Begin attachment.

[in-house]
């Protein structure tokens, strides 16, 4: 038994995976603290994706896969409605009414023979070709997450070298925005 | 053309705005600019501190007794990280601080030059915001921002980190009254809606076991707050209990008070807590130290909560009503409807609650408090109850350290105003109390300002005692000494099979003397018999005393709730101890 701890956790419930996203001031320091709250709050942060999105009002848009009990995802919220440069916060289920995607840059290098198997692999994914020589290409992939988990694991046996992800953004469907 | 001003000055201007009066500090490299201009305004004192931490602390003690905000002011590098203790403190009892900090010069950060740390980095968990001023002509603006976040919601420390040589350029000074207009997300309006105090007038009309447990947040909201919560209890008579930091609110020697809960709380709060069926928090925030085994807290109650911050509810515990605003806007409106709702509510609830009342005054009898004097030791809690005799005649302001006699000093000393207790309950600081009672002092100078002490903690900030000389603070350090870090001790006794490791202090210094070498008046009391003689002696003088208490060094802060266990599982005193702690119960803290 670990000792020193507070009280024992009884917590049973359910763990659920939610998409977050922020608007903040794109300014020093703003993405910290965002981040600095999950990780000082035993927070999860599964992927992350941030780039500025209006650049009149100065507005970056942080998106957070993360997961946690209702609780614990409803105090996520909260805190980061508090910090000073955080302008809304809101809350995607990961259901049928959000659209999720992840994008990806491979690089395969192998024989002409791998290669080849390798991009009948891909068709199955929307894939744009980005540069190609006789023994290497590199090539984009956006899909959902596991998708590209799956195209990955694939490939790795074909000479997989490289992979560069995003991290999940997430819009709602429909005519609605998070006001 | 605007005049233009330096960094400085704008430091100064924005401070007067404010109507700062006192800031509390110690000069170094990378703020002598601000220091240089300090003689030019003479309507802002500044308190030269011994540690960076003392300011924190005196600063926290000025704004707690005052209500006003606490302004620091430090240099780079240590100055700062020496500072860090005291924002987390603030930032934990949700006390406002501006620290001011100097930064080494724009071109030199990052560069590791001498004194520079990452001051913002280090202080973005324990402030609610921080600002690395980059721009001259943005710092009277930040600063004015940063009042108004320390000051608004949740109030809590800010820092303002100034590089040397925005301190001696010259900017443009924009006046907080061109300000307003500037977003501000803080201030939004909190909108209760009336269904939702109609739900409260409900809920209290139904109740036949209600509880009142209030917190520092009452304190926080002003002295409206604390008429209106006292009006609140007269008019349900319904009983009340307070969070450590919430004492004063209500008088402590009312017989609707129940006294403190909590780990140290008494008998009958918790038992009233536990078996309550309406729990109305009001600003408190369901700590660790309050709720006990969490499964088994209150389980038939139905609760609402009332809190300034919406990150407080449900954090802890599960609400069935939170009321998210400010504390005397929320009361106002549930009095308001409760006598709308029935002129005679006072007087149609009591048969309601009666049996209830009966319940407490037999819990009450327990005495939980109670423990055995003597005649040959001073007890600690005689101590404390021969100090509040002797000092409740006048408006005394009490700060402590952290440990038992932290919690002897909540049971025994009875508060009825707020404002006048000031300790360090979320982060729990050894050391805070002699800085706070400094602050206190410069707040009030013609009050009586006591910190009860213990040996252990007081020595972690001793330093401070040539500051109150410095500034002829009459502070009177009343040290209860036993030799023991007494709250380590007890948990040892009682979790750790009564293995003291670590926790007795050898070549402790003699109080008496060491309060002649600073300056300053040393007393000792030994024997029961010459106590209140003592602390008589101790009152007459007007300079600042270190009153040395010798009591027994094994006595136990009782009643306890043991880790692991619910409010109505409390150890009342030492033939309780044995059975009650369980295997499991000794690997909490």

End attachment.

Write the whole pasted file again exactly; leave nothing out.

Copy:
[in-house]
């Protein structure tokens, strides 16, 4: 038994995976603290994706896969409605009414023979070709997450070298925005 | 053309705005600019501190007794990280601080030059915001921002980190009254809606076991707050209990008070807590130290909560009503409807609650408090109850350290105003109390300002005692000494099979003397018999005393709730101890 701890956790419930996203001031320091709250709050942060999105009002848009009990995802919220440069916060289920995607840059290098198997692999994914020589290409992939988990694991046996992800953004469907 | 001003000055201007009066500090490299201009305004004192931490602390003690905000002011590098203790403190009892900090010069950060740390980095968990001023002509603006976040919601420390040589350029000074207009997300309006105090007038009309447990947040909201919560209890008579930091609110020697809960709380709060069926928090925030085994807290109650911050509810515990605003806007409106709702509510609830009342005054009898004097030791809690005799005649302001006699000093000393207790309950600081009672002092100078002490903690900030000389603070350090870090001790006794490791202090210094070498008046009391003689002696003088208490060094802060266990599982005193702690119960803290 670990000792020193507070009280024992009884917590049973359910763990659920939610998409977050922020608007903040794109300014020093703003993405910290965002981040600095999950990780000082035993927070999860599964992927992350941030780039500025209006650049009149100065507005970056942080998106957070993360997961946690209702609780614990409803105090996520909260805190980061508090910090000073955080302008809304809101809350995607990961259901049928959000659209999720992840994008990806491979690089395969192998024989002409791998290669080849390798991009009948891909068709199955929307894939744009980005540069190609006789023994290497590199090539984009956006899909959902596991998708590209799956195209990955694939490939790795074909000479997989490289992979560069995003991290999940997430819009709602429909005519609605998070006001 | 605007005049233009330096960094400085704008430091100064924005401070007067404010109507700062006192800031509390110690000069170094990378703020002598601000220091240089300090003689030019003479309507802002500044308190030269011994540690960076003392300011924190005196600063926290000025704004707690005052209500006003606490302004620091430090240099780079240590100055700062020496500072860090005291924002987390603030930032934990949700006390406002501006620290001011100097930064080494724009071109030199990052560069590791001498004194520079990452001051913002280090202080973005324990402030609610921080600002690395980059721009001259943005710092009277930040600063004015940063009042108004320390000051608004949740109030809590800010820092303002100034590089040397925005301190001696010259900017443009924009006046907080061109300000307003500037977003501000803080201030939004909190909108209760009336269904939702109609739900409260409900809920209290139904109740036949209600509880009142209030917190520092009452304190926080002003002295409206604390008429209106006292009006609140007269008019349900319904009983009340307070969070450590919430004492004063209500008088402590009312017989609707129940006294403190909590780990140290008494008998009958918790038992009233536990078996309550309406729990109305009001600003408190369901700590660790309050709720006990969490499964088994209150389980038939139905609760609402009332809190300034919406990150407080449900954090802890599960609400069935939170009321998210400010504390005397929320009361106002549930009095308001409760006598709308029935002129005679006072007087149609009591048969309601009666049996209830009966319940407490037999819990009450327990005495939980109670423990055995003597005649040959001073007890600690005689101590404390021969100090509040002797000092409740006048408006005394009490700060402590952290440990038992932290919690002897909540049971025994009875508060009825707020404002006048000031300790360090979320982060729990050894050391805070002699800085706070400094602050206190410069707040009030013609009050009586006591910190009860213990040996252990007081020595972690001793330093401070040539500051109150410095500034002829009459502070009177009343040290209860036993030799023991007494709250380590007890948990040892009682979790750790009564293995003291670590926790007795050898070549402790003699109080008496060491309060002649600073300056300053040393007393000792030994024997029961010459106590209140003592602390008589101790009152007459007007300079600042270190009153040395010798009591027994094994006595136990009782009643306890043991880790692991619910409010109505409390150890009342030492033939309780044995059975009650369980295997499991000794690997909490």